On January 31, 2024, Centers for Medicare & Medicaid Services, or CMS, issued its preliminary 2025 Medicare Advantage and Part D payment rates and proposed policy changes, collectively, the Advance Notice. CMS has invited public comment on the Advance Notice before publishing final rates on or before April 1, 2024, or the Final Notice. In the Advance Notice, CMS estimates Medicare Advantage plans across the sector will, on average, experience a 0.16% decrease in benchmark funding based on proposals included therein. As indicated by CMS, its estimate excludes the impact of fee-for-service county rebasing/re-pricing since the related impact is dependent upon finalization of certain data, which will be available with the publication of the Final Notice. Based on our preliminary analysis using the same factors included in CMS’ estimate, the components of which are detailed on CMS’ website, we anticipate the proposals in the Advance Notice would result in a change to our benchmark funding that is approximately 160 basis points worse than our expectation of a flat rate environment. This difference is primarily due to the proposed effective growth rate restatements, which we did not anticipate in light of the higher medical cost trends experienced across the industry, as well as the negative impact of CMS’ proposed normalization factors. As part of our typical engagement with the agency, we will provide actuarial data with respect to our concerns regarding these items. We will continue to analyze the Advance Notice and will draw upon our program expertise to provide CMS formal commentary on the impact of the Advance Notice and the related impact upon Medicare beneficiaries’ quality of care, affordability, and service to its members through the Medicare Advantage program.

Net income attributable to Humana was $2.5 billion, or $20.00 per diluted common share, and $2.8 billion, or $22.08 per diluted common share, in 2023 and 2022, respectively. This comparison was significantly impacted by the gain on sale of Gentiva Hospice, put/call valuation adjustments associated with non-consolidating minority interest investments, transaction and integration costs, the change in the fair market value of publicly-traded equity securities, an accrued charge related to certain litigation expenses, charges associated with value creation initiatives, and impairment charges. The impact of these adjustments to our consolidated income before income taxes and equity in net earnings and diluted earnings per common share was as follows for the 2023 and 2022 periods:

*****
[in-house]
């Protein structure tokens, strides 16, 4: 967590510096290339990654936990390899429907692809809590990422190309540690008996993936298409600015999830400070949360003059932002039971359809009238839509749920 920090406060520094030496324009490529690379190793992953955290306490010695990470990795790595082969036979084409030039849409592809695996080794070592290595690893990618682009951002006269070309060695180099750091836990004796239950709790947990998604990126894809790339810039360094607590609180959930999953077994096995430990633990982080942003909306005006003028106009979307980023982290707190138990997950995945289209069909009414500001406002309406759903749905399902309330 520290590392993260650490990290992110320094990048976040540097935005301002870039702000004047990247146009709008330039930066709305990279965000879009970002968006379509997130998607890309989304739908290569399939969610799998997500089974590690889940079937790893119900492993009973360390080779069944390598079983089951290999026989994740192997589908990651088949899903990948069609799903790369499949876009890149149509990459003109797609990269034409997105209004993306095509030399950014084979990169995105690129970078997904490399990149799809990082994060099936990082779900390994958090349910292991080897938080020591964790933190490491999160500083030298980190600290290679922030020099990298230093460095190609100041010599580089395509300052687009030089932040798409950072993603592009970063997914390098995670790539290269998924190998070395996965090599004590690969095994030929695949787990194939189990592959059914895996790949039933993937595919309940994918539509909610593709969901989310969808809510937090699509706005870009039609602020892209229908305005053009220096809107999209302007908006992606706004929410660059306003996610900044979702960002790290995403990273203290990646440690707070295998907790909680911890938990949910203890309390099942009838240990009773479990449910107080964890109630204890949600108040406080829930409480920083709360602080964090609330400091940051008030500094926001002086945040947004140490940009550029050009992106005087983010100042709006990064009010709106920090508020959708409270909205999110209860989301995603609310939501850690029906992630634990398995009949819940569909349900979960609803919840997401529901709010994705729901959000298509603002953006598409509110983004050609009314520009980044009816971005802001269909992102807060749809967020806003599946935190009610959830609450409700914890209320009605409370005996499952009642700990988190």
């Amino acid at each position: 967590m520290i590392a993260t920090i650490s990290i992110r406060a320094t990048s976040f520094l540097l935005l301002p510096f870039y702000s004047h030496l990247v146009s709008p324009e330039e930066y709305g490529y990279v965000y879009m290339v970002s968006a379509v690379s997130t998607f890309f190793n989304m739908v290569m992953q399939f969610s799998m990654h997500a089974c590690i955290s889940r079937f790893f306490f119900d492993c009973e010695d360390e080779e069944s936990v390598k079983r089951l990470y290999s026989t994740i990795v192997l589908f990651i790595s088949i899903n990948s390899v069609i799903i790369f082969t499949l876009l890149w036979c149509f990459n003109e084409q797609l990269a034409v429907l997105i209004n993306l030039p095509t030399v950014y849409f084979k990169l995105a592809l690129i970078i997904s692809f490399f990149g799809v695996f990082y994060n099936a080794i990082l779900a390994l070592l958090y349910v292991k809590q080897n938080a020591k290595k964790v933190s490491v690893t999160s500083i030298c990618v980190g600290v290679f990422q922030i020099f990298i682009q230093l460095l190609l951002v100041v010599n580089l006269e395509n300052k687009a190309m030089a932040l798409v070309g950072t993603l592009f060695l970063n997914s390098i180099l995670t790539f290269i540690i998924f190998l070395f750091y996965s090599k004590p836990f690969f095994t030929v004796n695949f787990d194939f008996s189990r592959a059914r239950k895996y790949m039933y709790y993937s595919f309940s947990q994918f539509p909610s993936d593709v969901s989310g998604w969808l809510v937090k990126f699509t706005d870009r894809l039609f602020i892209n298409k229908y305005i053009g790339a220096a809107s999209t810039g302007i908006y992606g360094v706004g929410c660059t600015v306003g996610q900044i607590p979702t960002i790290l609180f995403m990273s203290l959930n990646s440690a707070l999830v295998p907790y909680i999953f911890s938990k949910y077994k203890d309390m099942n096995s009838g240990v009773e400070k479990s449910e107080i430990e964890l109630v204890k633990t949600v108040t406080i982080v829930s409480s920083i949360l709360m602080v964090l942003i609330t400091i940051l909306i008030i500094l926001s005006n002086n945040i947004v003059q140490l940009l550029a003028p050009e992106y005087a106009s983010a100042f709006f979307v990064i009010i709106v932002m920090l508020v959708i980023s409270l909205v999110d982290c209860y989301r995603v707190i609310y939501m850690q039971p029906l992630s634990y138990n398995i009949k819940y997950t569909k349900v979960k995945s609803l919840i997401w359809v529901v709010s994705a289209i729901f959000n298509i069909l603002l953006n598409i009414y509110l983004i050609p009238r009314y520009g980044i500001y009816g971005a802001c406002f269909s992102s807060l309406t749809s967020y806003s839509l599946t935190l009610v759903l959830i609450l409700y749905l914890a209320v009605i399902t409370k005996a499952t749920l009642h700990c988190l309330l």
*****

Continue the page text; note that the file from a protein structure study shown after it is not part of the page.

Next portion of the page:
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20232022
(in millions)
Consolidated income before income taxes and equity in net (losses) earnings:
Gain on sale of Gentiva Hospice$— $(237)
Put/call valuation adjustments associated with our non-consolidating minority interest investments320 68 
Transaction and integration costs(48)105 
Change in fair market value of publicly-traded equity securities(1)123 
Accrued charge related to certain anticipated litigation expenses105 — 
Value creation initiatives436 473 
Impairment charges91 — 
Total$903 $532 
20232022
Diluted earnings per common share:
Gain on sale of Gentiva Hospice$— $(1.86)
Put/call valuation adjustments associated with our non-consolidating minority interest investments2.57 0.53